Getting sick--an added sickness like a cold or infection--is always hard. It affects my other conditions, my medication, my schedule and of course, makes me feel yucky. Worse, it puts me on a tightrope-walking act of whether to treat it as something serious in the hopes that it won't become serious, or treat it as people normally would and risk it becoming something serious.
It gets complicated. And discouraging. To have to focus more and think better when you feel worse is just plain hard. And you want to cry. And then you try to tell yourself things like how thankful you should be, that so many people have it much worse, that you shouldn't complain, etc., which is all true.
Yet some days it just feels like too much.
As I struggled my way through this sick weekend, I came across a story* about a little boy playing soccer. It was two teams of little kids, and the little boy was put in as a goalie. He was good, but the rest of his team was no match for the other side. The parents of the boy cheered him on as he played valiantly, despite the odds. They kept cheering even when the other team scored one then another goal.
The game got worse and worse until finally, the little boy just dropped to his knees and cried. It was just too much.
Now at this point in the story, I was wondering what would happen with the boy's dad. Would he be embarrassed at his son's weakness even though he was just a little guy? Would he tell him he shouldn't make such a big deal out of it? After all, think of the kids in Africa and all that?
In the story, the dad climbed down from his position and ran onto the field. Without apology, the dad ran right up to his son, picked him up for all the world to see...
And cried with him.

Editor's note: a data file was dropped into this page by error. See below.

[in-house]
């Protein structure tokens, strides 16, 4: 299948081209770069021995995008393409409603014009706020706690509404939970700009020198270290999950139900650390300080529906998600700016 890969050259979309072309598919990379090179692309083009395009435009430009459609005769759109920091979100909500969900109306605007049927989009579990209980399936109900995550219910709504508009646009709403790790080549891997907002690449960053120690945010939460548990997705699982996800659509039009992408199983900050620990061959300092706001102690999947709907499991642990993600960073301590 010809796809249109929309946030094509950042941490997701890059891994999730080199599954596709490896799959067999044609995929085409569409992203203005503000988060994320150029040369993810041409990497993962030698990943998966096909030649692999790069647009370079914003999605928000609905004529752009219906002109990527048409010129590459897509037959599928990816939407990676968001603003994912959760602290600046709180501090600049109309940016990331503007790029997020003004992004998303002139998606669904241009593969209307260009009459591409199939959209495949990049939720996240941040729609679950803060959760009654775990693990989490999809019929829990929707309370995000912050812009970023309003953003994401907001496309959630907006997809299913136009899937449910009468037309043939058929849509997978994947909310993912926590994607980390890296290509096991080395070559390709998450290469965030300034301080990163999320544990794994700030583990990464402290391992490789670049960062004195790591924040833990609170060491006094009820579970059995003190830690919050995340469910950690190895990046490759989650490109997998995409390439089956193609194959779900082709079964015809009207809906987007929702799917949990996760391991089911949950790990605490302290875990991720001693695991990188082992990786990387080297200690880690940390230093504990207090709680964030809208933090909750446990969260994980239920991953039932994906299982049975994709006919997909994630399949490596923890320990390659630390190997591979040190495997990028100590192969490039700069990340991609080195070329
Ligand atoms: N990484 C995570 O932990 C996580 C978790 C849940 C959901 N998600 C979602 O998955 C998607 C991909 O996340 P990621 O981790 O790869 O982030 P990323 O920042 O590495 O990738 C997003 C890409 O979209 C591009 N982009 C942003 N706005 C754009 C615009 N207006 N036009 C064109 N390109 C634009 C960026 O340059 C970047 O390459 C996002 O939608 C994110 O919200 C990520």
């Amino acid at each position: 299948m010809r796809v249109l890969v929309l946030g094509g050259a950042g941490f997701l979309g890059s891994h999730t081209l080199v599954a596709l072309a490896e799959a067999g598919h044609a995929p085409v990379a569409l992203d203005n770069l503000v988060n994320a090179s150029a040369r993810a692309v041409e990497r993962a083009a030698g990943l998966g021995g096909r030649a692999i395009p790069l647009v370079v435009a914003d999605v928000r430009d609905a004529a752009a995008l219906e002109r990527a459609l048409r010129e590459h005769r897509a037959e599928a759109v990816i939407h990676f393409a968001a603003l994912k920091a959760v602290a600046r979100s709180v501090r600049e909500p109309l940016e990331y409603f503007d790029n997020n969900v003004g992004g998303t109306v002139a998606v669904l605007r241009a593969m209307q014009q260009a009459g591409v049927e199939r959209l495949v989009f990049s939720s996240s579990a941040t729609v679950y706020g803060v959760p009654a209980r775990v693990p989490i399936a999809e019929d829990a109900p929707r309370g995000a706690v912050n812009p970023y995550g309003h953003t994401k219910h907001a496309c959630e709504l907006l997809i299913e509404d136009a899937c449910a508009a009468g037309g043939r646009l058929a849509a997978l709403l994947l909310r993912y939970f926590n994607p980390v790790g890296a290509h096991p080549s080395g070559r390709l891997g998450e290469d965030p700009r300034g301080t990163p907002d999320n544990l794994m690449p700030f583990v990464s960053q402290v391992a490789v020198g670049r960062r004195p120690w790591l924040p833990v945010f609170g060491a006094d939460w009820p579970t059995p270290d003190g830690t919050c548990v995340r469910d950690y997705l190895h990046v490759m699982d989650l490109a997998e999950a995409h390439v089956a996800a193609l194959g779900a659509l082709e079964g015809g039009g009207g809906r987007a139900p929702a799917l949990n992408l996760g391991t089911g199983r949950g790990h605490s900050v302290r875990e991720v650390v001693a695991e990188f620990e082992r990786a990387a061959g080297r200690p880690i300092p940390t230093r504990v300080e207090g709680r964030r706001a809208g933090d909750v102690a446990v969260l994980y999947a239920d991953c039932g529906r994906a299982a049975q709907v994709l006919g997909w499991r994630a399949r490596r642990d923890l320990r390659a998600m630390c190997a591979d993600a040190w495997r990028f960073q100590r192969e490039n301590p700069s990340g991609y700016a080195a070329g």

The boy told his father he just couldn't do it. He tried and tried but he couldn't win.
Again, the father could have responded in several ways. He could have told the boy it wasn't fair and given him the role of victim. He could have allowed the boy to quit and forever fed his feelings of weakness and failure.
Instead, he told his son to finish the game. The boy argued that he couldn't do it. He couldn't win.
He did not need to win the game, the father said. He needed to get back in there and do the best he could; that was what mattered, and he was so proud of him. In doing so, he gave the boy a way to be a victor even when the circumstances held defeat. He made him more than a conqueror.
The boy got back in the game, but with a different goal: to do his best and make his father proud. In the end, his team was defeated, but the boy was not.
That story was important to me this weekend. I often feel like there is no way to win against living with sickness and disease, and in a way, that is true. I can't keep these things from ever happening. I go to God in helpless frustration, stopping the game, embarrassed at my tears, and I tell him I can't do it. I try and try but I just can't win. I'm not strong enough.
He says that's okay. In fact, He says His strength is made perfect in my weakness.
If you're feeling like things are just too much right now, know these two things:
1. If you belong to Jesus, this is temporary. Even if you struggle will last the rest of your life, it is still so temporary compared to eternity.
2. You are loved through every moment of it. Even when you feel alone, abandoned, afraid and rejected, nothing has ever separated you from the love of Christ, and nothing ever will.
It's okay to let the game stop for awhile, drop to your knees, and cry. Tell your heavenly Father all about it--every bit--and let Him hold you. Then, get back in, knowing He's cheering you on.
So am I.
As a father pities his children,
So the Lord pities those who fear Him. Psalm 103:13
*story from "hugs to encourage and inspire" by John William Smith
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